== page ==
So, the Great American Satan alerted us here on FtB to the existence of a brief “Youtube Walkout”. For the next four days, until the 14th, we encourage you not to watch, embed, or especially upload content to YouTube. This is in response to their new terms of service which include the chilling clause saying that they reserve to right to “delete any account they deem commercially unviable”. That’s laying the groundwork to kick out anything they don’t deem to be pulling in ad revenue for them, which of course disproportionately affects small channels and marginalized voices. See Marcus Ranum’s analysis of this for more details and some useful links.
I agree with everything Marcus said there, but in fact… he didn’t go far enough. You see, it’s not just a matter of Youtube being even worse youtubery garbage than usual, which is saying something for a company that so egregiously polices, demonetizes, and hides queer content that they’re being sued for it. Twitter just announced new restrictions on content. Last December, Tumblr banned NSFW content and thereby took a chainsaw to their userbase and traffic. Facebook (and therefore Instagram) has always been shitty about queer content but now they’re willing to delete anything that even HINTS at queerness or sexuality.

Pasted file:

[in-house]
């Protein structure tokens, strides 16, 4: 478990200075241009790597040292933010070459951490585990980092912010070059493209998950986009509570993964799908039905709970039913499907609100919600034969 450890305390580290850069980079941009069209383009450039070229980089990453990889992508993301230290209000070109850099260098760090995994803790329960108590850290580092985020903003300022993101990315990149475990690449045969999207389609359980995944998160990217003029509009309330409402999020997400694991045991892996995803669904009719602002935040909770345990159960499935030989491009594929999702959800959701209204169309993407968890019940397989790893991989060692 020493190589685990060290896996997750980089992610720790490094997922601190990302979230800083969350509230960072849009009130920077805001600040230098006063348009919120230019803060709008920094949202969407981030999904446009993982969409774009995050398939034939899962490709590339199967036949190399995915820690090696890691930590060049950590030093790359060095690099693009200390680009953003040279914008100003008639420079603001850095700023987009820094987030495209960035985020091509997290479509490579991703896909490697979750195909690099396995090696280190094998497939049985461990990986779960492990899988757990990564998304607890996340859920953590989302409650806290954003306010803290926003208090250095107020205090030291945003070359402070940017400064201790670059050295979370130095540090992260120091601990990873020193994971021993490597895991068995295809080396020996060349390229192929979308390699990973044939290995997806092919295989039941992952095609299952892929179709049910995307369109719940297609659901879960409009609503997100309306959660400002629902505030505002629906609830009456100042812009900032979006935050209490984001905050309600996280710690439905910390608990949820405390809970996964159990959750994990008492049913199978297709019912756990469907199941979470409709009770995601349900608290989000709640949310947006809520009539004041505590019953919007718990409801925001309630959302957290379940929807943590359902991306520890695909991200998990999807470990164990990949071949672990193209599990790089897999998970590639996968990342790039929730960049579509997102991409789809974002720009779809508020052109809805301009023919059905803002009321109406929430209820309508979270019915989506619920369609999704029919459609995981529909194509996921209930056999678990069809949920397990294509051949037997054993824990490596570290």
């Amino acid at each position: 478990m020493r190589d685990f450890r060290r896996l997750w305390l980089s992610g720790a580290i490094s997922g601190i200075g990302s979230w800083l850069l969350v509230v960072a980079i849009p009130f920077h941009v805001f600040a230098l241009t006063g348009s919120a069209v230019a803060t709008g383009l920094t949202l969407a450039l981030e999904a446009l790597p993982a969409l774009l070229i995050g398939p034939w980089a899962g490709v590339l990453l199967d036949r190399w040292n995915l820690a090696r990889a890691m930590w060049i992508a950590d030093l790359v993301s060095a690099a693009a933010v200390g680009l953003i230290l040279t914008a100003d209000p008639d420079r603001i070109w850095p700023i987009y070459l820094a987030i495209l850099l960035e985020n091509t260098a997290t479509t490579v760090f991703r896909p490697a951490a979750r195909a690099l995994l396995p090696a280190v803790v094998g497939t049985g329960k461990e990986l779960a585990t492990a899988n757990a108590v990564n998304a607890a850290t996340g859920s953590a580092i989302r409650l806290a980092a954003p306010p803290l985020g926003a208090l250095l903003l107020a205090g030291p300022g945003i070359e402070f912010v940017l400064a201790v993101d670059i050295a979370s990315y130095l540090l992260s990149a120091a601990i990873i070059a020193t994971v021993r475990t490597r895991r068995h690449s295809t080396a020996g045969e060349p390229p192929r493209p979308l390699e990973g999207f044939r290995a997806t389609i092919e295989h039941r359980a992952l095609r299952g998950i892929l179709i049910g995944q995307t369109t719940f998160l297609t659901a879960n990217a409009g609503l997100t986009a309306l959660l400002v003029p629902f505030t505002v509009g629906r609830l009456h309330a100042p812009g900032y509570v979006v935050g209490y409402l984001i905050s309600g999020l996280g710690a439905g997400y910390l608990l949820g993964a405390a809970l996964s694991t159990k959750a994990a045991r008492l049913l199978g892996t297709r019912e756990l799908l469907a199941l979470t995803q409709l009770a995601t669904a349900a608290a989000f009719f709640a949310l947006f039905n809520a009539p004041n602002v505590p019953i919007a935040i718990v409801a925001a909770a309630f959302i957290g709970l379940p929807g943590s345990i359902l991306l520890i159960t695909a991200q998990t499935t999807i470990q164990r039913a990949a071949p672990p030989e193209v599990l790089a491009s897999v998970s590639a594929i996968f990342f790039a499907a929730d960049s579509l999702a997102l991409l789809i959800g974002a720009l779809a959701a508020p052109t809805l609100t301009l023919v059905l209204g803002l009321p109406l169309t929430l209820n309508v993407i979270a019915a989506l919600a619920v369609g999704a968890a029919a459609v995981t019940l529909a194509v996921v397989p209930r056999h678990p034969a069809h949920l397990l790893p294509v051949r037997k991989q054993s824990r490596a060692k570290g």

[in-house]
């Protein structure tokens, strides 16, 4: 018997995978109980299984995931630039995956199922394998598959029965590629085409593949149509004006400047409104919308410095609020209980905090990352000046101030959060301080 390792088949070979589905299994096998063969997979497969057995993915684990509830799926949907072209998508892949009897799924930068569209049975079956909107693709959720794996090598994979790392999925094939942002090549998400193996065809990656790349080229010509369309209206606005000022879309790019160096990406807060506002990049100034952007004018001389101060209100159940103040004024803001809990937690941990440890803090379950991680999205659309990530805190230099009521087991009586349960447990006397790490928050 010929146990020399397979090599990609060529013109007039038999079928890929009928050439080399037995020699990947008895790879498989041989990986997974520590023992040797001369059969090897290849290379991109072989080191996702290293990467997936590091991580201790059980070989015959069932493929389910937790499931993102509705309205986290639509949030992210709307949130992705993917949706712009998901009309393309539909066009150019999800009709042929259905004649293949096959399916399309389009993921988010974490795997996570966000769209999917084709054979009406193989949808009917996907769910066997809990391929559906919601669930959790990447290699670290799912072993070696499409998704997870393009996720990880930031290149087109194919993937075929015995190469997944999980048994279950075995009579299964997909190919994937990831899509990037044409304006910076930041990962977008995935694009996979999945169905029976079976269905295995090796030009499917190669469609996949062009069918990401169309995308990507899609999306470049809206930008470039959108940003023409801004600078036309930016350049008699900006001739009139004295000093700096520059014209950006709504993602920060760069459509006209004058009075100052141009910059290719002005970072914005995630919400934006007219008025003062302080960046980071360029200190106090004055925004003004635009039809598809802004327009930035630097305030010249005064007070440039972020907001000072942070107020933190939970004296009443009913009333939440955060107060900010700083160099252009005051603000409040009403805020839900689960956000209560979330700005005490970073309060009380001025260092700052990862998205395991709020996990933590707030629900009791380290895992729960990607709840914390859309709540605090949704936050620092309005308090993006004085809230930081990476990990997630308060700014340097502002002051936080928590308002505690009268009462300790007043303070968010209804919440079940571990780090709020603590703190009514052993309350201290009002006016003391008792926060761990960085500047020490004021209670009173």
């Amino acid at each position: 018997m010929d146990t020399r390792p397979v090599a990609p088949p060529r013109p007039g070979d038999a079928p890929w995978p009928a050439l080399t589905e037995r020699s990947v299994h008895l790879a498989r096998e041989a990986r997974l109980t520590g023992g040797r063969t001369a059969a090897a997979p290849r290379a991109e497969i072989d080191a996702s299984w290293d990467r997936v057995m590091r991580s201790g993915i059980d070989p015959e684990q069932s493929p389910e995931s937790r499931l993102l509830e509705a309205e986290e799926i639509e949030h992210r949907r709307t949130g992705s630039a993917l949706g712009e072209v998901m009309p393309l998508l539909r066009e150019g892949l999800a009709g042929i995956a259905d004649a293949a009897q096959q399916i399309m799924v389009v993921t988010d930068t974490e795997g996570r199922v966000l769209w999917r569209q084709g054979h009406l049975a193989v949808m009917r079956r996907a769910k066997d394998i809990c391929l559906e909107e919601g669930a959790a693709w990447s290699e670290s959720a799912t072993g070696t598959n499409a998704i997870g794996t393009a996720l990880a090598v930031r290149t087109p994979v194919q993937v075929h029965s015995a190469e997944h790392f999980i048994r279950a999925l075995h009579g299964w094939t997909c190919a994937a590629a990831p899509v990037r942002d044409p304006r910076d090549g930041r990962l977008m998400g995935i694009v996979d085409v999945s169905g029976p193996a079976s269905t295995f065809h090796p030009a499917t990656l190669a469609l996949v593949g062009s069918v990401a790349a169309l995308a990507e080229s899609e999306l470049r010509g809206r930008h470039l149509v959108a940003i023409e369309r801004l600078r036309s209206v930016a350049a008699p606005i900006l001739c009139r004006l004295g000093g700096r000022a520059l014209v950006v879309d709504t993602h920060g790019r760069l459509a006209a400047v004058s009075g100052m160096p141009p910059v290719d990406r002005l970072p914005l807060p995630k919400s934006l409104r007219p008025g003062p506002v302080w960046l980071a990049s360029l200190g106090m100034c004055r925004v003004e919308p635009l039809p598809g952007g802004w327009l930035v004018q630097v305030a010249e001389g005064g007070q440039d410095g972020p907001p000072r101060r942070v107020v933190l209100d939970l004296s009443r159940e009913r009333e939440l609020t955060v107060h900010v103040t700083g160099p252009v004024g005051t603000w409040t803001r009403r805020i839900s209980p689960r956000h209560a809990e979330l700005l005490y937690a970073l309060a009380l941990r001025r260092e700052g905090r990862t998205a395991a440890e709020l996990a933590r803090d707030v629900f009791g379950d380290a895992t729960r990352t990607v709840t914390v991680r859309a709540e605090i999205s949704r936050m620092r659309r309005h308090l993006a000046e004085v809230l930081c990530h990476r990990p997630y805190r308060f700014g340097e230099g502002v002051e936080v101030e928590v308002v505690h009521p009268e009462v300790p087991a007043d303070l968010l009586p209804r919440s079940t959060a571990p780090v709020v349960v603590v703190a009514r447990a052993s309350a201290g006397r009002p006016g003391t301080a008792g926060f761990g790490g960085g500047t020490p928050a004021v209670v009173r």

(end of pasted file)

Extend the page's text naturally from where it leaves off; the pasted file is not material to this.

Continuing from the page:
Some of these companies have gone so far as to ban or restrict the use of “sexually suggestive” emojis! Newsweek’s own attempt to debunk this contains a quote proving it:
“[Content] will only be removed… if it contains a sexual emoji alongside an implicit or indirect ask for nude imagery, sex or sexual partners, or sex chat conversations. We aren’t taking action on simply the emoji,” a Facebook company spokesperson told Newsweek.
Note the weaselry here. “Implicit or indirect” means “anything we can decide to interpret that way”, and even assuming it’s true… why is this supposed to be a good thing? Why are they happy to be seen as “taking action” on this?
The answer is simple. It’s bigotry, prudery, and yet another intrusion of American puritanical conservatism into other people’s lives.
Most of these policy changes are directly or indirectly in response to SESTA/FOSTA, the American federal law nominally intended to curb sex trafficking. I say “nominally” because I believe the EFF is giving the US Congress – the March 2018, both houses controlled by Trump’s Republicans Congress – far far too much benefit of the doubt. It’s no secret that sex workers – the people directly affected by these laws, the ones purportedly protected by it – objected strenuously to it and have protested mightily against it ever since. This fact alone is enough to call the legitimacy of the intention into question: it’s pretty hard to argue you’re doing something in the interest of a group of people when that group of people keeps telling you not to do that something and you flat-out ignore them.